Facebook and Defamation – Ottawa Personal Injury Lawyer comments on law and tort of breach of privacy
The Courts, with changing times and ever changing technological advances does adapt to ensure wrongful acts (called torts in law) are recognized and victims are properly compensated.
In the recent 2015 case of Hardev Kumar v. Vinod Khurana, the Court found in favour of an individual who was defamed. In doing so, the Court considered comments posted on Facebook which were ultimately found to be libelous (published false statement). The Court found that persons could be defamed (which includes spoken and written words) by means of internet communication such as postings on Facebook.
In this case, the Defendant posted statements on the Plaintiff’s Facebook page that suggested that the Plaintiff was an impecunious extortionist, amongst other things. Moreover, the Defendant communicated messages to the Plaintiff’s daughter in which he expanded on his Facebook comment postings.
The Plaintiff alleged that the comments caused him mental distress and that he felt low self esteem and believed the community viewed him as having lower standing. He received medical care for his injuries.
In applying the general three part test for defamation, the Court found that the written words constituted libel and awarded $15,000 in general damages and $15,000 in aggravated damages to the Plaintiff. The test the Justice applied was as follows:
1. The impugned words must be defamatory, in the sense that they would tend to lower the plaintiff’s reputation in the eyes of a reasonable person; 2. The words in fact referred to the plaintiff; and 3. The words were published, meaning that they were communicated to at least one person other than the plaintiff.
This Court provides a valuable discussion on the use of the Internet as the means to defame and injure others. The decision is a reminder that comments posted on the Internet can be defamatory and persons who post such comments may be sued for damages. Because posts on the Internet are immediately disseminated and difficult to control, the harm can be immense and quickly done. The use of the Internet also allows wrongdoers to commit such intentional acts to injure others by communicating to a very large immediate audience.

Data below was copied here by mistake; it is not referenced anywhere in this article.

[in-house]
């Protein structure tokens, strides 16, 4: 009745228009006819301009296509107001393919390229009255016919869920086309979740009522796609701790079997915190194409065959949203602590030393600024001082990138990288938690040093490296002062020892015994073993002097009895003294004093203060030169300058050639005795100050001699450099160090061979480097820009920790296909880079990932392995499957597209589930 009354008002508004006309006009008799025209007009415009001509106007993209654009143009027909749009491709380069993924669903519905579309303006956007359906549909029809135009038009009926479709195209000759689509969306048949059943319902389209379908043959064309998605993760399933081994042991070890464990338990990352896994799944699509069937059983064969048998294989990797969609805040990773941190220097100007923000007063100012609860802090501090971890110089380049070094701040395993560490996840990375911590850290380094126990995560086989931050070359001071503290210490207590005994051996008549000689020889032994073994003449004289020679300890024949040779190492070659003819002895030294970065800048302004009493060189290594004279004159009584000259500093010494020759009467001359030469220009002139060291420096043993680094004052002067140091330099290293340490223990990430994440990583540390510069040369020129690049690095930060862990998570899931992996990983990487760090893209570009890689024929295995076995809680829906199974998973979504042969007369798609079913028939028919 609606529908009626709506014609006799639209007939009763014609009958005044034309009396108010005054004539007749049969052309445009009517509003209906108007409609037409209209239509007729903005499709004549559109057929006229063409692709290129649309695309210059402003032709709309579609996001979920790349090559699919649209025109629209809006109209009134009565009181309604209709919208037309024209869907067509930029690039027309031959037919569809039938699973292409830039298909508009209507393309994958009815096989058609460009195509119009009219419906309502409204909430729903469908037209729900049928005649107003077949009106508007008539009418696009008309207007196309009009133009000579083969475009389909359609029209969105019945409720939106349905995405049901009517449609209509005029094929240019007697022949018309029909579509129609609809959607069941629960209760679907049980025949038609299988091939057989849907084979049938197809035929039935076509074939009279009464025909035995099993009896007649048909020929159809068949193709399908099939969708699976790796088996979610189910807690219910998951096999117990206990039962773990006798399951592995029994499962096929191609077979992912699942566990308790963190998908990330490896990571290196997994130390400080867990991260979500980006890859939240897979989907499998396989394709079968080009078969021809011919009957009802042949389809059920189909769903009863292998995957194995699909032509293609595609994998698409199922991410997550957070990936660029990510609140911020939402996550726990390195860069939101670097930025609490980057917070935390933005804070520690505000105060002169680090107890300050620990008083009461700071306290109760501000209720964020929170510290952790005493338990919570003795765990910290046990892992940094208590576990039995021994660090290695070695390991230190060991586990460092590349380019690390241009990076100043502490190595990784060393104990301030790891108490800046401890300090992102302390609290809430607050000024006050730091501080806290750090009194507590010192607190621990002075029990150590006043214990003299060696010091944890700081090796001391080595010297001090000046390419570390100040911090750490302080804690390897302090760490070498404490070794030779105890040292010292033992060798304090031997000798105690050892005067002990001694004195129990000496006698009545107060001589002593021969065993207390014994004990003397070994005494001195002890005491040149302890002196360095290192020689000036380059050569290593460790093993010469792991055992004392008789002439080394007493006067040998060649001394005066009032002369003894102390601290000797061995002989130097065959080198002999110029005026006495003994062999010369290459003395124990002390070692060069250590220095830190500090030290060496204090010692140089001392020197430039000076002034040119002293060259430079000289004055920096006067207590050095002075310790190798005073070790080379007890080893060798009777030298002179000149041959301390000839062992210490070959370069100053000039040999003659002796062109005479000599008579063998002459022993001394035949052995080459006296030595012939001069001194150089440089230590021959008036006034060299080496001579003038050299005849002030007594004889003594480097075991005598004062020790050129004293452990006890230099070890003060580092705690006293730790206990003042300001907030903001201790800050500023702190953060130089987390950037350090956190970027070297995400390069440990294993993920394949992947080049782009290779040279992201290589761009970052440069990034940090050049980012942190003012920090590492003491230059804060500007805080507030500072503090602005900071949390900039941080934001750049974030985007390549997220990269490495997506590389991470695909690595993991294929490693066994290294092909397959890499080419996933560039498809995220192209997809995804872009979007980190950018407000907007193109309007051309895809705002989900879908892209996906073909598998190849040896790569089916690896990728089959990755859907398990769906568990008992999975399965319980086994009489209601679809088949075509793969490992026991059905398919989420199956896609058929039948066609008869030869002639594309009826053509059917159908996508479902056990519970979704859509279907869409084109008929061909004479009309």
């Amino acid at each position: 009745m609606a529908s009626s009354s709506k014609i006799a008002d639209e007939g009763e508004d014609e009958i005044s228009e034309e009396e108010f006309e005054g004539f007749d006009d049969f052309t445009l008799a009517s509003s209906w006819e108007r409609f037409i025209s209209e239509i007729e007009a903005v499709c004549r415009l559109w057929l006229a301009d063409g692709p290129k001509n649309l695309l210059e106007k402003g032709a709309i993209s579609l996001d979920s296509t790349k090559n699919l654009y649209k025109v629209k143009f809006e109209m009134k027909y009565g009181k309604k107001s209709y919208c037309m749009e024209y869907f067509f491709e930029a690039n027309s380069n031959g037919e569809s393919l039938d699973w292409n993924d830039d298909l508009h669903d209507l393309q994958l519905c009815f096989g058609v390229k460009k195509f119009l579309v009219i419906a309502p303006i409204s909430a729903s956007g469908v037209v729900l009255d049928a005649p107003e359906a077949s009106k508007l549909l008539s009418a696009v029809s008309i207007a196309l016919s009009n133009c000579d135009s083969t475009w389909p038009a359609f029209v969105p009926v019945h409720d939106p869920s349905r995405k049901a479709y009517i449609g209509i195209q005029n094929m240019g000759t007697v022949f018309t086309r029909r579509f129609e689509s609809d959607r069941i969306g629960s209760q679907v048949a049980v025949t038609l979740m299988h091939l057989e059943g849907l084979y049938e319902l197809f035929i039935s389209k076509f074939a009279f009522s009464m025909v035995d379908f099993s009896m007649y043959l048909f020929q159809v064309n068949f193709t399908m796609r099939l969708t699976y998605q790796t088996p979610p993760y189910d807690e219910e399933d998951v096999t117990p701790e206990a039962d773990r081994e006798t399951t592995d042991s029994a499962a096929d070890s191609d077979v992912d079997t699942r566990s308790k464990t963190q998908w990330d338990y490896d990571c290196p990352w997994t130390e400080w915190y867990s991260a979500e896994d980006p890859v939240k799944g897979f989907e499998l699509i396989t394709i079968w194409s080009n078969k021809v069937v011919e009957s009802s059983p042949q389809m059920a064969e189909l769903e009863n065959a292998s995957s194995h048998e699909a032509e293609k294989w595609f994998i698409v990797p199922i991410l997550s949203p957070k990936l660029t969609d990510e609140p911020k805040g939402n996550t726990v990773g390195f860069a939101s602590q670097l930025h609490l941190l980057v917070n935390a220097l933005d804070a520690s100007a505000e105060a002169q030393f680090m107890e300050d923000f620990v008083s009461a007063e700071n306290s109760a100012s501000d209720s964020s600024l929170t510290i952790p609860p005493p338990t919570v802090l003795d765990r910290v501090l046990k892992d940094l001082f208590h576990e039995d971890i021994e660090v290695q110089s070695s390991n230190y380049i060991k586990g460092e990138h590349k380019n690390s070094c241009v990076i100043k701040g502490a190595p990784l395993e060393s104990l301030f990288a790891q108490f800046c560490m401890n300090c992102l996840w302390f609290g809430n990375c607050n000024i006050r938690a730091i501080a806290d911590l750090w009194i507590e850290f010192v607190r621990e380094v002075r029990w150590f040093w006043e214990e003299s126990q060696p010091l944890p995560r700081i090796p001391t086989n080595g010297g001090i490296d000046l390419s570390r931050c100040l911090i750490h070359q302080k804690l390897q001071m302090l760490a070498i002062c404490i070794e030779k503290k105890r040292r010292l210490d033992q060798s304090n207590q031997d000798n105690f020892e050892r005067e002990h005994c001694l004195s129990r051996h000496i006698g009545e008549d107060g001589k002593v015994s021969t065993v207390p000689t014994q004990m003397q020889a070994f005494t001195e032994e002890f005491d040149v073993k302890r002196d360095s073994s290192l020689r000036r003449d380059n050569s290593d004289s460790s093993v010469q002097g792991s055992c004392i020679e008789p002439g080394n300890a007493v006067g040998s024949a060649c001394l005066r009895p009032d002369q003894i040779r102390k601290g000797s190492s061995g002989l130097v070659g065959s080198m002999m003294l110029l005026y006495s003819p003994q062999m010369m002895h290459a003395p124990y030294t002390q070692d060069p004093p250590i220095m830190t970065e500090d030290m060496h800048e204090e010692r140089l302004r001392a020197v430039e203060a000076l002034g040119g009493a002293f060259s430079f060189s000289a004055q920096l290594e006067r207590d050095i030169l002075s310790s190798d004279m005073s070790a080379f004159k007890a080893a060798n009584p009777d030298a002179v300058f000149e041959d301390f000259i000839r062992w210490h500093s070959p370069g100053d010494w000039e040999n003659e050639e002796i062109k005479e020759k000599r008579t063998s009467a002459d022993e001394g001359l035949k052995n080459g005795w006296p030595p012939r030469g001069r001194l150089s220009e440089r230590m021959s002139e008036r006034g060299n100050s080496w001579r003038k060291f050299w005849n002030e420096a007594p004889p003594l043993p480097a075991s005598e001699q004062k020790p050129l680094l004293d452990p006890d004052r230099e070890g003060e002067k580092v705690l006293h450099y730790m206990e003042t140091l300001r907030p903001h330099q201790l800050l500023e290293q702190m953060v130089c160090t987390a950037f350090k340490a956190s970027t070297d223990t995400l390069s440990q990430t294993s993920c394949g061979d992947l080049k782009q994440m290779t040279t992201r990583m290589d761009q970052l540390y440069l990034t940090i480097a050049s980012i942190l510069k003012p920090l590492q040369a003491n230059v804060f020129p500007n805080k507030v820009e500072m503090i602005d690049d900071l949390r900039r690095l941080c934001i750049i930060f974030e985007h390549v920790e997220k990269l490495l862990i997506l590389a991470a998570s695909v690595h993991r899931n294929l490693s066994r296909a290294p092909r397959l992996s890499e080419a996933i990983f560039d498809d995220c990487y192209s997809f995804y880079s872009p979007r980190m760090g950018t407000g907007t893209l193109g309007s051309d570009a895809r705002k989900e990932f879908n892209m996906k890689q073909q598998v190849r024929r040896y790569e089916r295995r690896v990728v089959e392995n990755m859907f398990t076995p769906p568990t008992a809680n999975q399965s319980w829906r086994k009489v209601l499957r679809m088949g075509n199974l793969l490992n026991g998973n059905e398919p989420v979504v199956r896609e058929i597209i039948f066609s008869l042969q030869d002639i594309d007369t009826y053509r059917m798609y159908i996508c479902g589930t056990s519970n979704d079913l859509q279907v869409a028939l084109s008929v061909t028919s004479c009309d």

As the Court stated in Barrick Gold Corporation v. Lopehandia et al.: “Communication via the Internet is instantaneous, seamless, interactive, blunt, borderless and far-reaching. It is also impersonal, and the anonymous nature of such communications may itself create a greater risk that the defamatory remarks are believed…
The Internet represents a communications revolution. It makes instantaneous global communication available cheaply to anyone with a computer and an Internet connection. It enables individuals, institutions, and companies to communicate with a potentially vast global audience. It is a medium which does not respect geographical boundaries. Concomitant with the utopian possibility of creating virtual communities, enabling aspects of identity to be explored, and heralding a new and global age of free speech and democracy, the Internet is also potentially a medium of virtually limitless international defamation [emphasis added].
…Internet defamation is distinguished from its less pervasive cousins, in terms of its potential to damage the reputation of individuals and corporations, by the features described above, especially its interactive nature, its potential for being taken at face value, and its absolute and immediate worldwide ubiquity and accessibility. The mode and extent of publication is therefore a particularly significant consideration in assessing damages in Internet defamation cases.”
Persons can longer hide behind a computer or communication device when making statements that can cause others injury when those statements are malicious and not truthful.
The content of this article is intended to provide general information only and is not intended nor should be accepted as legal advice. All cases are different and legal advice should always be sought about your specific circumstances.
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